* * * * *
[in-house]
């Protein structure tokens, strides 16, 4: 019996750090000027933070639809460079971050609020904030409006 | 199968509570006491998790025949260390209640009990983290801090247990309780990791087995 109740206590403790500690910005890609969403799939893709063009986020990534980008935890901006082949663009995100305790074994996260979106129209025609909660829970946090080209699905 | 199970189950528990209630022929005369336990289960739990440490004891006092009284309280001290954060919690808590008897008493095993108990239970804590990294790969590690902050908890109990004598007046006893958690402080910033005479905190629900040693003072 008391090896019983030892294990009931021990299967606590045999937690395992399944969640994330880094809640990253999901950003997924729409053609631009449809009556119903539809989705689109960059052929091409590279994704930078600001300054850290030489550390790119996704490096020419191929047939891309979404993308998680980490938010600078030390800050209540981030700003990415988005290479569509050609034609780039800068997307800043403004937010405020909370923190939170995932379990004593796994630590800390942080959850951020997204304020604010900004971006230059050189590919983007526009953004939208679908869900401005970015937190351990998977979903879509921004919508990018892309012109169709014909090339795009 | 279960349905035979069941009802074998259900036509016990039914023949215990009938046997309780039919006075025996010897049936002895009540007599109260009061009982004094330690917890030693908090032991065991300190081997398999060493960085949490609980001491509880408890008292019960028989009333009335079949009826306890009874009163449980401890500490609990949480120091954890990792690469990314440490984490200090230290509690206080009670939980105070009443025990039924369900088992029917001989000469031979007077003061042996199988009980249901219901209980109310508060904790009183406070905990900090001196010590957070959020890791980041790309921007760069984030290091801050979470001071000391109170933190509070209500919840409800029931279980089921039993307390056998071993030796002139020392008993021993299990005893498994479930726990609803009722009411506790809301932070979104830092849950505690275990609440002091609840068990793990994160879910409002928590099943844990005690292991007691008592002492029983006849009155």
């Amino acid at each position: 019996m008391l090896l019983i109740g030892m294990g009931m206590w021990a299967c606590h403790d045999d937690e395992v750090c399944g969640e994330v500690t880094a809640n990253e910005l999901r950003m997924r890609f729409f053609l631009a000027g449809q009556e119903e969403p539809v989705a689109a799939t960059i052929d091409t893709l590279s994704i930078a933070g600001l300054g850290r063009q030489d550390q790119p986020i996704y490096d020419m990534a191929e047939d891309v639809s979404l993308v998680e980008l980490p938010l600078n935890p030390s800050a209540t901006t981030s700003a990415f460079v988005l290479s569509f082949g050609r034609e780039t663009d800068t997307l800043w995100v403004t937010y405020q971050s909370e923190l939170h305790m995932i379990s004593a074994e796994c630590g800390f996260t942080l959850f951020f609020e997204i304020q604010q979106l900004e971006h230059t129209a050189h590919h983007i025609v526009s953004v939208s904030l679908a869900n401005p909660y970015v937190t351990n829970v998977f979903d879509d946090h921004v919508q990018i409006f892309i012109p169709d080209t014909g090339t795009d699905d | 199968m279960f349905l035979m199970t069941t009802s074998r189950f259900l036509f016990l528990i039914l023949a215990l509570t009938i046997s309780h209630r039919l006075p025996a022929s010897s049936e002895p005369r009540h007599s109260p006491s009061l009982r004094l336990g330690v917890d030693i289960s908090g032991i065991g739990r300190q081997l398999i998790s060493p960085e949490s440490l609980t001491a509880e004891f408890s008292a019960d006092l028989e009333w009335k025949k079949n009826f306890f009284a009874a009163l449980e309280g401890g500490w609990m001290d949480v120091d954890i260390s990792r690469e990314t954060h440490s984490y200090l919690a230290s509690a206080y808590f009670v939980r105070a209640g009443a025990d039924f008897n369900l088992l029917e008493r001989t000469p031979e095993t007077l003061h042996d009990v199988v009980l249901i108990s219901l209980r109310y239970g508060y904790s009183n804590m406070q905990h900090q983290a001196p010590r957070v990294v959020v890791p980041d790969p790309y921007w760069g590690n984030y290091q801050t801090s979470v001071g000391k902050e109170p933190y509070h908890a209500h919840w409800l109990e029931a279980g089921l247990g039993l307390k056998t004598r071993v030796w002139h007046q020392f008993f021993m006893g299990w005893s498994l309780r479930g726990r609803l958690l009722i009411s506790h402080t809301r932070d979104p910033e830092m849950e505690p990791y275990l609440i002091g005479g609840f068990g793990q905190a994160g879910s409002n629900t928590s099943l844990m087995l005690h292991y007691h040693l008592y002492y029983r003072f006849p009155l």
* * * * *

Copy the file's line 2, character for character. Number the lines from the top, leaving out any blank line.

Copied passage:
């Protein structure tokens, strides 16, 4: 019996750090000027933070639809460079971050609020904030409006 | 199968509570006491998790025949260390209640009990983290801090247990309780990791087995 109740206590403790500690910005890609969403799939893709063009986020990534980008935890901006082949663009995100305790074994996260979106129209025609909660829970946090080209699905 | 199970189950528990209630022929005369336990289960739990440490004891006092009284309280001290954060919690808590008897008493095993108990239970804590990294790969590690902050908890109990004598007046006893958690402080910033005479905190629900040693003072 008391090896019983030892294990009931021990299967606590045999937690395992399944969640994330880094809640990253999901950003997924729409053609631009449809009556119903539809989705689109960059052929091409590279994704930078600001300054850290030489550390790119996704490096020419191929047939891309979404993308998680980490938010600078030390800050209540981030700003990415988005290479569509050609034609780039800068997307800043403004937010405020909370923190939170995932379990004593796994630590800390942080959850951020997204304020604010900004971006230059050189590919983007526009953004939208679908869900401005970015937190351990998977979903879509921004919508990018892309012109169709014909090339795009 | 279960349905035979069941009802074998259900036509016990039914023949215990009938046997309780039919006075025996010897049936002895009540007599109260009061009982004094330690917890030693908090032991065991300190081997398999060493960085949490609980001491509880408890008292019960028989009333009335079949009826306890009874009163449980401890500490609990949480120091954890990792690469990314440490984490200090230290509690206080009670939980105070009443025990039924369900088992029917001989000469031979007077003061042996199988009980249901219901209980109310508060904790009183406070905990900090001196010590957070959020890791980041790309921007760069984030290091801050979470001071000391109170933190509070209500919840409800029931279980089921039993307390056998071993030796002139020392008993021993299990005893498994479930726990609803009722009411506790809301932070979104830092849950505690275990609440002091609840068990793990994160879910409002928590099943844990005690292991007691008592002492029983006849009155």